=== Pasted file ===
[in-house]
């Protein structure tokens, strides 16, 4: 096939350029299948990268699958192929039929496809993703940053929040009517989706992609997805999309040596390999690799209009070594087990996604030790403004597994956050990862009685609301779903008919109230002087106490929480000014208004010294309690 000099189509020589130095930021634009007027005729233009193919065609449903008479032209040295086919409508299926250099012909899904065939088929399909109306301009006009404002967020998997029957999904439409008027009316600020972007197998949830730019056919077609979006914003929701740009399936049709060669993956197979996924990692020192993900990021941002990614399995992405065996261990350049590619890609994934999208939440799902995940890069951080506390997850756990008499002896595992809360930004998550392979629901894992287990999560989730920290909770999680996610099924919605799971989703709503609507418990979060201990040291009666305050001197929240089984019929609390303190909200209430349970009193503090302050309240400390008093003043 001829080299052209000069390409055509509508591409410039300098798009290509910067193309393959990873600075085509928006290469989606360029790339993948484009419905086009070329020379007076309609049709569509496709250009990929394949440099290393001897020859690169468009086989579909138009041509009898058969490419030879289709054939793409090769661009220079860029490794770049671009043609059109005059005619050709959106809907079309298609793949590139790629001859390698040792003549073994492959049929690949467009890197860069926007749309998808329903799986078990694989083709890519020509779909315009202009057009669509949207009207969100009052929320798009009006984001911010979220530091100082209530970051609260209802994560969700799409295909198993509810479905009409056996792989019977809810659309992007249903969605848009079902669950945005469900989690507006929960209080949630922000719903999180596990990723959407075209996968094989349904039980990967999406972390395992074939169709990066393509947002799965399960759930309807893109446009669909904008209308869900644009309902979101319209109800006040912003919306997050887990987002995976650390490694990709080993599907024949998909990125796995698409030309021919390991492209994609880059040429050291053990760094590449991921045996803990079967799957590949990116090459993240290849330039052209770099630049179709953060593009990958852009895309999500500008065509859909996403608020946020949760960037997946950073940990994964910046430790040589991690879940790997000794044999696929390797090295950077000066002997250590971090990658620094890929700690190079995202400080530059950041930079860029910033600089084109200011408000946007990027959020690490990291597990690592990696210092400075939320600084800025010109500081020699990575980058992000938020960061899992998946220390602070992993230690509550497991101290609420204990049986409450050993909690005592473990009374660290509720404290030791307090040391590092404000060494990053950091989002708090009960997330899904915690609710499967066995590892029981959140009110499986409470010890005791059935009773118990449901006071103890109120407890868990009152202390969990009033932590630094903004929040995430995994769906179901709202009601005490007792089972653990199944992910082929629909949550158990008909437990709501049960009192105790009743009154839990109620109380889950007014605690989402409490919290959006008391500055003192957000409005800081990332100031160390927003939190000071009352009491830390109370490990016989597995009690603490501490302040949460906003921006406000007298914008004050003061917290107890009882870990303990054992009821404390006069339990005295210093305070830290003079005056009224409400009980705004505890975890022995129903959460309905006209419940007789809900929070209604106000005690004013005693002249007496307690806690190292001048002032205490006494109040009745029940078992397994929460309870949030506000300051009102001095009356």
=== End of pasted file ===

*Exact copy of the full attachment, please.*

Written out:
[in-house]
């Protein structure tokens, strides 16, 4: 096939350029299948990268699958192929039929496809993703940053929040009517989706992609997805999309040596390999690799209009070594087990996604030790403004597994956050990862009685609301779903008919109230002087106490929480000014208004010294309690 000099189509020589130095930021634009007027005729233009193919065609449903008479032209040295086919409508299926250099012909899904065939088929399909109306301009006009404002967020998997029957999904439409008027009316600020972007197998949830730019056919077609979006914003929701740009399936049709060669993956197979996924990692020192993900990021941002990614399995992405065996261990350049590619890609994934999208939440799902995940890069951080506390997850756990008499002896595992809360930004998550392979629901894992287990999560989730920290909770999680996610099924919605799971989703709503609507418990979060201990040291009666305050001197929240089984019929609390303190909200209430349970009193503090302050309240400390008093003043 001829080299052209000069390409055509509508591409410039300098798009290509910067193309393959990873600075085509928006290469989606360029790339993948484009419905086009070329020379007076309609049709569509496709250009990929394949440099290393001897020859690169468009086989579909138009041509009898058969490419030879289709054939793409090769661009220079860029490794770049671009043609059109005059005619050709959106809907079309298609793949590139790629001859390698040792003549073994492959049929690949467009890197860069926007749309998808329903799986078990694989083709890519020509779909315009202009057009669509949207009207969100009052929320798009009006984001911010979220530091100082209530970051609260209802994560969700799409295909198993509810479905009409056996792989019977809810659309992007249903969605848009079902669950945005469900989690507006929960209080949630922000719903999180596990990723959407075209996968094989349904039980990967999406972390395992074939169709990066393509947002799965399960759930309807893109446009669909904008209308869900644009309902979101319209109800006040912003919306997050887990987002995976650390490694990709080993599907024949998909990125796995698409030309021919390991492209994609880059040429050291053990760094590449991921045996803990079967799957590949990116090459993240290849330039052209770099630049179709953060593009990958852009895309999500500008065509859909996403608020946020949760960037997946950073940990994964910046430790040589991690879940790997000794044999696929390797090295950077000066002997250590971090990658620094890929700690190079995202400080530059950041930079860029910033600089084109200011408000946007990027959020690490990291597990690592990696210092400075939320600084800025010109500081020699990575980058992000938020960061899992998946220390602070992993230690509550497991101290609420204990049986409450050993909690005592473990009374660290509720404290030791307090040391590092404000060494990053950091989002708090009960997330899904915690609710499967066995590892029981959140009110499986409470010890005791059935009773118990449901006071103890109120407890868990009152202390969990009033932590630094903004929040995430995994769906179901709202009601005490007792089972653990199944992910082929629909949550158990008909437990709501049960009192105790009743009154839990109620109380889950007014605690989402409490919290959006008391500055003192957000409005800081990332100031160390927003939190000071009352009491830390109370490990016989597995009690603490501490302040949460906003921006406000007298914008004050003061917290107890009882870990303990054992009821404390006069339990005295210093305070830290003079005056009224409400009980705004505890975890022995129903959460309905006209419940007789809900929070209604106000005690004013005693002249007496307690806690190292001048002032205490006494109040009745029940078992397994929460309870949030506000300051009102001095009356």